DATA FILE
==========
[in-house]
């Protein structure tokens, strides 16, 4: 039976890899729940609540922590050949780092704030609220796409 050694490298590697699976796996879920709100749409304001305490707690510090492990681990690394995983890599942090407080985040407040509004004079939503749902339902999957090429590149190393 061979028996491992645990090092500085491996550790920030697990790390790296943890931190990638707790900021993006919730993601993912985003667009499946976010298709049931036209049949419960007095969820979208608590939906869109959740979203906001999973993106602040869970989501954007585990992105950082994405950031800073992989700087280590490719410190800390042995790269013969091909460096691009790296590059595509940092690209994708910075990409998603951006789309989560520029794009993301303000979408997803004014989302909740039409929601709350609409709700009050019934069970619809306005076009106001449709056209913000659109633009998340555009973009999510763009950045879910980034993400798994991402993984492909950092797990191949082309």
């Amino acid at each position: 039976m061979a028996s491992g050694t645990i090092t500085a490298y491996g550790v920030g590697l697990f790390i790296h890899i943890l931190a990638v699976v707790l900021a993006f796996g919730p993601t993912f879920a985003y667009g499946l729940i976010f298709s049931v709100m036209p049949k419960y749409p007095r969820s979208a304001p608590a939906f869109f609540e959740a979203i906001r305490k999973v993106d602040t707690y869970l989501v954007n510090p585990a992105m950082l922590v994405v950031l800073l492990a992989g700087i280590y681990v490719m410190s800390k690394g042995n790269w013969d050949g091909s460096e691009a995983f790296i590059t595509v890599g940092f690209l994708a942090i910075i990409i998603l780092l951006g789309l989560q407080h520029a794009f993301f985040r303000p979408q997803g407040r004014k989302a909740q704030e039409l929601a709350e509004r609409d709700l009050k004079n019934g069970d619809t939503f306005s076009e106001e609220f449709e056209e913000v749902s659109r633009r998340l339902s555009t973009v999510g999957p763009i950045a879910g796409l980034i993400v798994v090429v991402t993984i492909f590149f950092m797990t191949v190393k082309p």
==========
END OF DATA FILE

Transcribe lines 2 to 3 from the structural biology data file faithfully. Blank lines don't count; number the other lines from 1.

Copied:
């Protein structure tokens, strides 16, 4: 039976890899729940609540922590050949780092704030609220796409 050694490298590697699976796996879920709100749409304001305490707690510090492990681990690394995983890599942090407080985040407040509004004079939503749902339902999957090429590149190393 061979028996491992645990090092500085491996550790920030697990790390790296943890931190990638707790900021993006919730993601993912985003667009499946976010298709049931036209049949419960007095969820979208608590939906869109959740979203906001999973993106602040869970989501954007585990992105950082994405950031800073992989700087280590490719410190800390042995790269013969091909460096691009790296590059595509940092690209994708910075990409998603951006789309989560520029794009993301303000979408997803004014989302909740039409929601709350609409709700009050019934069970619809306005076009106001449709056209913000659109633009998340555009973009999510763009950045879910980034993400798994991402993984492909950092797990191949082309």
């Amino acid at each position: 039976m061979a028996s491992g050694t645990i090092t500085a490298y491996g550790v920030g590697l697990f790390i790296h890899i943890l931190a990638v699976v707790l900021a993006f796996g919730p993601t993912f879920a985003y667009g499946l729940i976010f298709s049931v709100m036209p049949k419960y749409p007095r969820s979208a304001p608590a939906f869109f609540e959740a979203i906001r305490k999973v993106d602040t707690y869970l989501v954007n510090p585990a992105m950082l922590v994405v950031l800073l492990a992989g700087i280590y681990v490719m410190s800390k690394g042995n790269w013969d050949g091909s460096e691009a995983f790296i590059t595509v890599g940092f690209l994708a942090i910075i990409i998603l780092l951006g789309l989560q407080h520029a794009f993301f985040r303000p979408q997803g407040r004014k989302a909740q704030e039409l929601a709350e509004r609409d709700l009050k004079n019934g069970d619809t939503f306005s076009e106001e609220f449709e056209e913000v749902s659109r633009r998340l339902s555009t973009v999510g999957p763009i950045a879910g796409l980034i993400v798994v090429v991402t993984i492909f590149f950092m797990t191949v190393k082309p």